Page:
Facing a $200,000 deficit this fiscal year in what has become an annual problem, the Bright Local Board of Education unanimously voted Wednesday night to eliminate two and a half teaching positions for next school year.
The board voted to eliminate an elementary music teacher’s position, a junior high math teacher’s position and half of a high school language arts teacher’s position for juniors and seniors.
Superintendent Dee Wright said the school district is looking at what will be right at a $200,000 deficit at the end of the current fiscal year. She said the district has been deficit spending – or spending more than it is taking in – by $150,000 to $200,000 annually for the last four to five years, except for one of those years when it made other cuts and adjustments.
Eliminating the two-plus teaching positions will save the district approximately $125,000, Wright said. She said the district is looking at double bus routing to make up the rest of the deficit, but that it has not settled on that for sure yet.
Wright said the decision to cut the selected positions was based on seniority and recommendations from the state.
“It is true, we are are spending about $190,000 and some more dollars than we are taking in. It’s eating into a reserve of what a few years ago was about $1 million,” school board president Steve Cox told a packed room at Bright Elementary as his voice choked and tears formed in his eyes. “It’s tough, because we know we have valued employees. It’s just unfortunate we’re in this vote.”
Part of the district’s financial problems are due to $173,000 in delinquent taxes owed to the district, Cox said.
“This is a poor community and this is a problem we have all the time with delinquent taxes,” he said.
Cox said that due to past deficit spending, the Ohio Department of Education has mandated that the district balance its budget. He said that if the district does not solve the problem, the state will step in and take the district over.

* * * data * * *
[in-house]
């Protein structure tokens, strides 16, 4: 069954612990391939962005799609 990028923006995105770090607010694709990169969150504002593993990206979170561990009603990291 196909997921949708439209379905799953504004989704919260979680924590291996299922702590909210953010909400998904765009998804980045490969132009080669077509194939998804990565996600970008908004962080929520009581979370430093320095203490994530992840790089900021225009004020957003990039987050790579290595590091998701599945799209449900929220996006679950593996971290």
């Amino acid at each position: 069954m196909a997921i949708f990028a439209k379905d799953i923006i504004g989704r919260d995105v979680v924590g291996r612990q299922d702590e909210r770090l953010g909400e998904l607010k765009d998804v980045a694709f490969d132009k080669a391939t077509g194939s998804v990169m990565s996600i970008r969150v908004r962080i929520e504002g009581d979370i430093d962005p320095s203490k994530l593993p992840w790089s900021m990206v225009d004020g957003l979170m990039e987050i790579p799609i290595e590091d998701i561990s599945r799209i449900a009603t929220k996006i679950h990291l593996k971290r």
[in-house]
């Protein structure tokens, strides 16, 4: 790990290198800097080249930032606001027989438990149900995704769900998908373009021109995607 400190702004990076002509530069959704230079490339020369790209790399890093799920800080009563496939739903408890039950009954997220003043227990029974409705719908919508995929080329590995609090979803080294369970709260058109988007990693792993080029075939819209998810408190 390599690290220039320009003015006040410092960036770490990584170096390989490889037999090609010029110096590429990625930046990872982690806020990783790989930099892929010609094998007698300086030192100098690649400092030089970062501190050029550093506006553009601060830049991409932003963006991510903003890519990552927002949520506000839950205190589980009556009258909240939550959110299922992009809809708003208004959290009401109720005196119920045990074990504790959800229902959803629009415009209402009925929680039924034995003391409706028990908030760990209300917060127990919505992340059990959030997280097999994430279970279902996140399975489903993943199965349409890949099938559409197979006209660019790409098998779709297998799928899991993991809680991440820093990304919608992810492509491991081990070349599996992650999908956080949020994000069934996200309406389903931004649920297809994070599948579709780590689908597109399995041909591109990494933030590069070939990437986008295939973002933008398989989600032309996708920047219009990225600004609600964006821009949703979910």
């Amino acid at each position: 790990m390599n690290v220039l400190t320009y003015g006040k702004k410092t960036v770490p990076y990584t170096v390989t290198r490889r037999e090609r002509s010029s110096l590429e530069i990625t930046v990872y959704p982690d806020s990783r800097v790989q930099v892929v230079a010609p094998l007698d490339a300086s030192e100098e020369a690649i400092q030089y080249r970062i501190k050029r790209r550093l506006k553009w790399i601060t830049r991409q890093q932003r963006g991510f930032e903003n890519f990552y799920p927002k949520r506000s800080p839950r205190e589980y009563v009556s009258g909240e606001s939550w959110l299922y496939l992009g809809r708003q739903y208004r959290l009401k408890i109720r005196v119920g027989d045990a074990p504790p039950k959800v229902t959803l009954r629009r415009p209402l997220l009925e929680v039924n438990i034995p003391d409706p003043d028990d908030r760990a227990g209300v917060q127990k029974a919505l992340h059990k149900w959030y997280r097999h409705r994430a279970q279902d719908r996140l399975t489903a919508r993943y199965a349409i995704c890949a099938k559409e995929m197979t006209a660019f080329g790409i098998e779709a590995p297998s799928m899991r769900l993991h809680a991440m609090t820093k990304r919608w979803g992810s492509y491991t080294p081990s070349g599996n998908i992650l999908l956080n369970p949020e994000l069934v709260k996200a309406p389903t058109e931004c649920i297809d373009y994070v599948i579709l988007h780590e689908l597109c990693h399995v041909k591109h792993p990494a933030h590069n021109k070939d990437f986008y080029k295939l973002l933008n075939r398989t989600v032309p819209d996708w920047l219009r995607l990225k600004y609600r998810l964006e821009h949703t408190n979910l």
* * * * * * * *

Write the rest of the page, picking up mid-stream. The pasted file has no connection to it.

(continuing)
“I wish we didn’t have to lay anybody off … I wish we could add people,” Cox said. “…But we are looking at adding to our numbers (of students) in the classroom, and we have the lowest test scores in the state, which is something that needs to be addressed.”
Prior to a 1 hour and 25 minute executive session, in part to discuss the cuts, several community members, and even a student, spoke out against the cuts.
“My daughter said, ‘Mommy, you have to step up,’” said Zita Monteith, who has second- and seventh-grade daughters. “‘You have to say something, ‘cause they can’t take away my music… That’s what I like.’”
Melissa Gillespie said she’d done a lot of research on the arts and how they impact students. “What impressed me was how much the arts affect test scores. So how much is losing arts going to impact our test scores?” she asked.
Bright Local seventh-grader Darien Eakins told the board how the music teacher whose position is being eliminated worked with her for hours and hours on playing the oboe, so much that Eakins won a spot on an honor band, then how the teacher spent more of her personal time helping her learn the music she played as part of the honor band.
“If we lose music and art, how are these little kids ever going to experience that?” Eakins questioned. “If you don’t give them an idea of what they’re doing, by the time they get to sixth grade they’re never going to be interested.”
On Thursday, Wright said elementary art classes are being retained, and that the high school band and choir teacher will go to the elementary school in the afternoons to teach fifth and sixth grade band – or maybe only sixth grade. She said the details have not been finalized yet.
The superintendent told The Times-Gazette before the meeting that she was aware that many parents are upset about the cuts. “And I don’t blame them,” she said. “Do I think kids need elementary art and elementary music? Absolutely.”
At the meeting, Cox said, “I can appreciate all your concerns. We’re frustrated too because we wish we could afford more things.”
Before the executive session, Cox told the crowd that the district needs to pursue a tax levy. At the end of the meeting, treasurer Blinda Boothby said she’d pursue information on whatever type of levy the board would like to consider. She said that typically the school district has looked at real estate taxes for additional funding, but added that that puts most of the burden on farmers in the mostly rural district.
Cox said he was in favor of an income tax levy and asked the rest of the board members if they were in agreement. Most of them appeared to indicate that they were.
Jeff Gilliland may be reached at 937-393-3456 ext. 209 or on Twitter @13gillilandj.